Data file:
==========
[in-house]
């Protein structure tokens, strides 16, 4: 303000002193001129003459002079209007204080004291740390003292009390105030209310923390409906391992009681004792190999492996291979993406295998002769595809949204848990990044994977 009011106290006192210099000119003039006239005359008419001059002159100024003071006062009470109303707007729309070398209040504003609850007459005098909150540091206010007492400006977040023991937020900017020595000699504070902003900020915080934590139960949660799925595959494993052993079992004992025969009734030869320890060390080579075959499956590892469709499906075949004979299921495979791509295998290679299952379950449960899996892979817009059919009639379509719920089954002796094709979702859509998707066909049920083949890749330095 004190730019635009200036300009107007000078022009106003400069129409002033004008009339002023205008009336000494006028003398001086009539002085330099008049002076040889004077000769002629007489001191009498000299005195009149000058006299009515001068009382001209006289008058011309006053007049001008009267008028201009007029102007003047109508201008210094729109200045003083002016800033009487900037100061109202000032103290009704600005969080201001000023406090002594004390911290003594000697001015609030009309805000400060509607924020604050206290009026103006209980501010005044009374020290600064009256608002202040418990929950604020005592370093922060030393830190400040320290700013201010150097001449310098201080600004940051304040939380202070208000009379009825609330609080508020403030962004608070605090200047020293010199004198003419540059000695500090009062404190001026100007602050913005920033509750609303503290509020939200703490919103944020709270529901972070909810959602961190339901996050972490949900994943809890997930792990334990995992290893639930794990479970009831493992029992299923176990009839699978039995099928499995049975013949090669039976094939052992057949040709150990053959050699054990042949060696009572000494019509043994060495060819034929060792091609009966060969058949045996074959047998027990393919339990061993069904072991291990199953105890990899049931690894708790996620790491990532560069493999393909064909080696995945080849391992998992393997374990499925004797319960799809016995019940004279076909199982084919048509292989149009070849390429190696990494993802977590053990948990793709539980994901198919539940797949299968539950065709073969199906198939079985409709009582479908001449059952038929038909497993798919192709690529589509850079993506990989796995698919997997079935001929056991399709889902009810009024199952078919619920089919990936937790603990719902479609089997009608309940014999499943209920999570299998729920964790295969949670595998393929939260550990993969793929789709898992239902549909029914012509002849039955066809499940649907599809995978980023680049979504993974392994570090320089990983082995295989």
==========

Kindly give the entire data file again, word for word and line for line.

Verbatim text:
[in-house]
């Protein structure tokens, strides 16, 4: 303000002193001129003459002079209007204080004291740390003292009390105030209310923390409906391992009681004792190999492996291979993406295998002769595809949204848990990044994977 009011106290006192210099000119003039006239005359008419001059002159100024003071006062009470109303707007729309070398209040504003609850007459005098909150540091206010007492400006977040023991937020900017020595000699504070902003900020915080934590139960949660799925595959494993052993079992004992025969009734030869320890060390080579075959499956590892469709499906075949004979299921495979791509295998290679299952379950449960899996892979817009059919009639379509719920089954002796094709979702859509998707066909049920083949890749330095 004190730019635009200036300009107007000078022009106003400069129409002033004008009339002023205008009336000494006028003398001086009539002085330099008049002076040889004077000769002629007489001191009498000299005195009149000058006299009515001068009382001209006289008058011309006053007049001008009267008028201009007029102007003047109508201008210094729109200045003083002016800033009487900037100061109202000032103290009704600005969080201001000023406090002594004390911290003594000697001015609030009309805000400060509607924020604050206290009026103006209980501010005044009374020290600064009256608002202040418990929950604020005592370093922060030393830190400040320290700013201010150097001449310098201080600004940051304040939380202070208000009379009825609330609080508020403030962004608070605090200047020293010199004198003419540059000695500090009062404190001026100007602050913005920033509750609303503290509020939200703490919103944020709270529901972070909810959602961190339901996050972490949900994943809890997930792990334990995992290893639930794990479970009831493992029992299923176990009839699978039995099928499995049975013949090669039976094939052992057949040709150990053959050699054990042949060696009572000494019509043994060495060819034929060792091609009966060969058949045996074959047998027990393919339990061993069904072991291990199953105890990899049931690894708790996620790491990532560069493999393909064909080696995945080849391992998992393997374990499925004797319960799809016995019940004279076909199982084919048509292989149009070849390429190696990494993802977590053990948990793709539980994901198919539940797949299968539950065709073969199906198939079985409709009582479908001449059952038929038909497993798919192709690529589509850079993506990989796995698919997997079935001929056991399709889902009810009024199952078919619920089919990936937790603990719902479609089997009608309940014999499943209920999570299998729920964790295969949670595998393929939260550990993969793929789709898992239902549909029914012509002849039955066809499940649907599809995978980023680049979504993974392994570090320089990983082995295989």